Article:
The disc is held together by these large headed rivets which also serve as the stops for the sprung hub. The headed rivets spread out the load encountered by acting as a bump stop and holding the disc together.
This is the disc marcel spring. The marcel spring in the case of the ACT disc couples the friction material to the hub. It also acts like a wave spring under the friction material that allows it to give. This give increases the engagement travel and makes the engagement smoother. This makes the clutch easier to drive, especially from a standing start. To strengthen the disc, the marcel is 20% thicker than the stock part.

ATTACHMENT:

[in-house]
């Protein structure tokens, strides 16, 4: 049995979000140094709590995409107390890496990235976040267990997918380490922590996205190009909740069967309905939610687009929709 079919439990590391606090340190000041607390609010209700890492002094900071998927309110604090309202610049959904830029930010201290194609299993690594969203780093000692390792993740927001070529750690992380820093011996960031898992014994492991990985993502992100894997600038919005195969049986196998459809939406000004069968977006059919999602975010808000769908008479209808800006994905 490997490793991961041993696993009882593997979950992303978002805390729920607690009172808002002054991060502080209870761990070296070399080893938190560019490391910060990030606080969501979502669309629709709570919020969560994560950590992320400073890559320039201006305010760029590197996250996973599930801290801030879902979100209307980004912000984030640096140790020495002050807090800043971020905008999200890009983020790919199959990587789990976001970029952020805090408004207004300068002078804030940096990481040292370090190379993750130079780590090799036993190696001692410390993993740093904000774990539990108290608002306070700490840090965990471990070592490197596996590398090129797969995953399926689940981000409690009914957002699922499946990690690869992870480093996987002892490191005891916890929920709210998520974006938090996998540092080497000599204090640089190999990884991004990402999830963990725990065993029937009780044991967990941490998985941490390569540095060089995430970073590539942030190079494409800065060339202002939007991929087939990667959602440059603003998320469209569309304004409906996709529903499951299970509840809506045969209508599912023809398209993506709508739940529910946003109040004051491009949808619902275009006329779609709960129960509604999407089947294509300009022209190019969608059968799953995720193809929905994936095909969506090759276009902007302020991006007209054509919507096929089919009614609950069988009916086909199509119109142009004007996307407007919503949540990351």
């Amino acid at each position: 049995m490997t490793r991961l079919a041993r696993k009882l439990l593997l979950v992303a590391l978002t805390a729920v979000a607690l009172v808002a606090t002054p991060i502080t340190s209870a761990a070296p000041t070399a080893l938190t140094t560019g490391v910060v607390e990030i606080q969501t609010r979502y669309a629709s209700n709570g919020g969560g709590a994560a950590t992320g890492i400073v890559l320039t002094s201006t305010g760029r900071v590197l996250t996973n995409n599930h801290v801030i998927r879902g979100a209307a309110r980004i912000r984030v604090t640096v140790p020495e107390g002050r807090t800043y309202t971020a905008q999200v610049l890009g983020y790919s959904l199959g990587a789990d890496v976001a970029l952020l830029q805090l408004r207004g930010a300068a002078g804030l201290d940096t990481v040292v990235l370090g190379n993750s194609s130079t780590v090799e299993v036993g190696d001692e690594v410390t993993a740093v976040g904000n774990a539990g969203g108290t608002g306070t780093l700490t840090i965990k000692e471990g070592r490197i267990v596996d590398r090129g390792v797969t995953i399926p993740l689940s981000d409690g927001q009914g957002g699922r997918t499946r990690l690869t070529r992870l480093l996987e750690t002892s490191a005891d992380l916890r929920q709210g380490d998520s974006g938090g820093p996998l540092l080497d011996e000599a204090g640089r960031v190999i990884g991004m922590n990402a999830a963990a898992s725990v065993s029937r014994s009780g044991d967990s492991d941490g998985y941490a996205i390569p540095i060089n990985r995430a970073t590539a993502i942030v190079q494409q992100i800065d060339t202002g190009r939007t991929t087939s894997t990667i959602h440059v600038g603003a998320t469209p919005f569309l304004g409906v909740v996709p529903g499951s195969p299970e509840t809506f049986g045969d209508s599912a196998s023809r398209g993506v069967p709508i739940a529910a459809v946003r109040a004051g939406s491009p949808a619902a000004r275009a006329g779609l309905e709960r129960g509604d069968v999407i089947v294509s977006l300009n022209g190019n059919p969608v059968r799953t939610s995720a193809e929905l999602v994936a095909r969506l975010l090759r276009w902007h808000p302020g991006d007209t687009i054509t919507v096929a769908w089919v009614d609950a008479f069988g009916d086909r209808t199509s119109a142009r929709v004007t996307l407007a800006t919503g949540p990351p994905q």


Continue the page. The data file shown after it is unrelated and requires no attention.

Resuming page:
The disc's friction material is bonded and riveted to a steel backing. This improves the friction materials burst strength and helps conduct heat away from the friction surface.
The friction material is an organic compound that has smooth and streetable friction characteristics yet has a stable coefficient of friction at higher heat levels due to it's high copper content. It also has improved wear characteristics over stock.
This is how the disc assembly stacks up before riveting the upper friction and steel in place.
The fully assembled disc riveted together.
Each assembled pressure plate is QC tested for proper clamping force, engagement and disengagement characteristics.
The bottom green trace is engagement and disengagement forces for the stock pressure plate. The red trace is the ACT pressure plate. You can see how the ACT pressure plate has greater clamping force. The ACT pressure plate has 2900 lbs of clamping force vs 1900 lbs for the stock part.